THURSDAY, April 4 (HealthDay News) -- Brisk walking is as good as running for reducing blood pressure, cholesterol and diabetes risk -- three key players in the development of heart disease, a new study finds.
It's a matter of how far you walk or run, not how long, said Paul Williams, a staff scientist at the Lawrence Berkeley National Laboratory in Berkeley, Calif.
"Both of these activities reduce risk factors, and if you expend the same amount of energy you get the same benefit," Williams said. The key was the more people walked or ran each week, the more their health improved, he said.
The findings suggest "there is now some choice in the exercise you want to do," he said. Some people find running more convenient, others prefer walking, especially people just starting to exercise, he noted.
The advantage of running is you can cover twice as much ground in the same amount of time as you would walking, Williams pointed out.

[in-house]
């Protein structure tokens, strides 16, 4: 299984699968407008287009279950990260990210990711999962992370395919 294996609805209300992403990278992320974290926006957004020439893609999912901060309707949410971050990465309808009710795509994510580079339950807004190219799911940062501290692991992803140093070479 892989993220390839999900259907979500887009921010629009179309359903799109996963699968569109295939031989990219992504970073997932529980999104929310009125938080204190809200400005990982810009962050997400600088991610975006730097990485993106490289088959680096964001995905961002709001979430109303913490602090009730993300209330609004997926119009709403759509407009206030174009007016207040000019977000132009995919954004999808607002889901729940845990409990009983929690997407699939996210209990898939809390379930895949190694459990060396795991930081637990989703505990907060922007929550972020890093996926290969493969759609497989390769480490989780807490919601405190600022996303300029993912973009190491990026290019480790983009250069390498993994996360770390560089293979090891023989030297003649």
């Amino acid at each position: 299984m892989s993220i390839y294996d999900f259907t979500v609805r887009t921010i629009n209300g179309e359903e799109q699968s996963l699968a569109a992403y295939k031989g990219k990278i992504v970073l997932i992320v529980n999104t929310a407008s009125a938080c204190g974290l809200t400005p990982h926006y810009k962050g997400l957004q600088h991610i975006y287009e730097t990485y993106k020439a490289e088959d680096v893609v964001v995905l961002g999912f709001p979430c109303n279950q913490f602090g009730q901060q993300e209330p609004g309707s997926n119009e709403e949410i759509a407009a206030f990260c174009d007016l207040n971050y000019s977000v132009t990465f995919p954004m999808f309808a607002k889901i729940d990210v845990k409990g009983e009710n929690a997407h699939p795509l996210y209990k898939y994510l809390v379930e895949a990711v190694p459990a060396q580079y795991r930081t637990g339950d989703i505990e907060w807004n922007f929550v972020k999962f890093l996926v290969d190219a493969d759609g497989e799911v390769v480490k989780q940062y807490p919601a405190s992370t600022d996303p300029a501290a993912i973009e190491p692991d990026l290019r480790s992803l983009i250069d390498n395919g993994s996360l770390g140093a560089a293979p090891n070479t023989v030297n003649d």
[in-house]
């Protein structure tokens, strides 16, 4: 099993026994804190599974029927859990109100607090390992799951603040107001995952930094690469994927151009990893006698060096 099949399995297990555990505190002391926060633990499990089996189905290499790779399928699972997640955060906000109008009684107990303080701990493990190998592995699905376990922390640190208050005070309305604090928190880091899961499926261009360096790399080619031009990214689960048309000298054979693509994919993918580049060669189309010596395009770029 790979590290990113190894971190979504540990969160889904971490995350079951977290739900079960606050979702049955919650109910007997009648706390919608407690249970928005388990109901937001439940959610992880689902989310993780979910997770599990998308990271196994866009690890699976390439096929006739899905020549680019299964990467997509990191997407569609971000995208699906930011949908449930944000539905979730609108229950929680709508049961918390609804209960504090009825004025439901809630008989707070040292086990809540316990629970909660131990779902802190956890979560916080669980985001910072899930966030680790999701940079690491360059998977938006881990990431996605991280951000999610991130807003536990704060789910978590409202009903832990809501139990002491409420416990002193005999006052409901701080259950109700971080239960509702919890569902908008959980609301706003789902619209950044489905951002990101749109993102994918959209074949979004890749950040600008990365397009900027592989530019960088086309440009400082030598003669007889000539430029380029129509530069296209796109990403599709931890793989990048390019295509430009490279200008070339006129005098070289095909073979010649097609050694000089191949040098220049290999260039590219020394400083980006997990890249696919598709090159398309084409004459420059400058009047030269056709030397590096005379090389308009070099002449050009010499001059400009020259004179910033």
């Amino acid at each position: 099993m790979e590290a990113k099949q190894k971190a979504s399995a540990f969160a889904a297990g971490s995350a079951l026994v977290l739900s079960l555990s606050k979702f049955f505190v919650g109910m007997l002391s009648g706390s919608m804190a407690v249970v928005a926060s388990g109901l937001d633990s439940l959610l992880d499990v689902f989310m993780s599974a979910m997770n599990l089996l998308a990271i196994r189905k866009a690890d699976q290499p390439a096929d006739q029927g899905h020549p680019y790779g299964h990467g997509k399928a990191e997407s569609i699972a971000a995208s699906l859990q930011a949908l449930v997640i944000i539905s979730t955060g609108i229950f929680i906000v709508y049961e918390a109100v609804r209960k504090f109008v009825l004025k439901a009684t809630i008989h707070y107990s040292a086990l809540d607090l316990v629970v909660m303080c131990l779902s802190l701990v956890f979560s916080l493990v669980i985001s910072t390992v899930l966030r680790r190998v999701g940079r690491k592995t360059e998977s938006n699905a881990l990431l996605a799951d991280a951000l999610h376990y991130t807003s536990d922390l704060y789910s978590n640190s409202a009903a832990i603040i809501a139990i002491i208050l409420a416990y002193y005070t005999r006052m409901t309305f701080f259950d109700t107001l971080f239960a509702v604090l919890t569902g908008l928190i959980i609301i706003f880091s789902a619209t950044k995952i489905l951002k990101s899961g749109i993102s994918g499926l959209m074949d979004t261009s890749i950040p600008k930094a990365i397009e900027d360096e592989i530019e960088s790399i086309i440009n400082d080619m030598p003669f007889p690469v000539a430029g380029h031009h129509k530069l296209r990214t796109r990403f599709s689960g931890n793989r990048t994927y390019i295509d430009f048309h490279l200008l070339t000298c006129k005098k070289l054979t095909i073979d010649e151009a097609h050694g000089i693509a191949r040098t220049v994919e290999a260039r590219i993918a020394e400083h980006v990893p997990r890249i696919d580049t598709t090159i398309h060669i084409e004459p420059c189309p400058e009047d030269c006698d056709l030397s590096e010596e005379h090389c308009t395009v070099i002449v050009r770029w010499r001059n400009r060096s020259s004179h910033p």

Williams is referring to brisk walking, however. "Walking for exercise. It's not a mosey kind of thing, but actually walking for exercise," he explained.
For the study, published online April 4 in Arteriosclerosis, Thrombosis and Vascular Biology, Williams and Dr. Paul Thompson, a cardiologist at Hartford Hospital in Connecticut, collected data from the National Runners' Health Study and the National Walkers' Health Study. More than 33,000 runners and nearly 16,000 walkers were involved.
The runners and walkers were 18 to 80 years old, but mostly in their 40s and 50s, the study authors noted.
Over six years, both running and walking led to similar reductions in risk for high blood pressure, high cholesterol and diabetes, and perhaps even heart disease, the researchers found.
Specifically, Williams and Thompson found:
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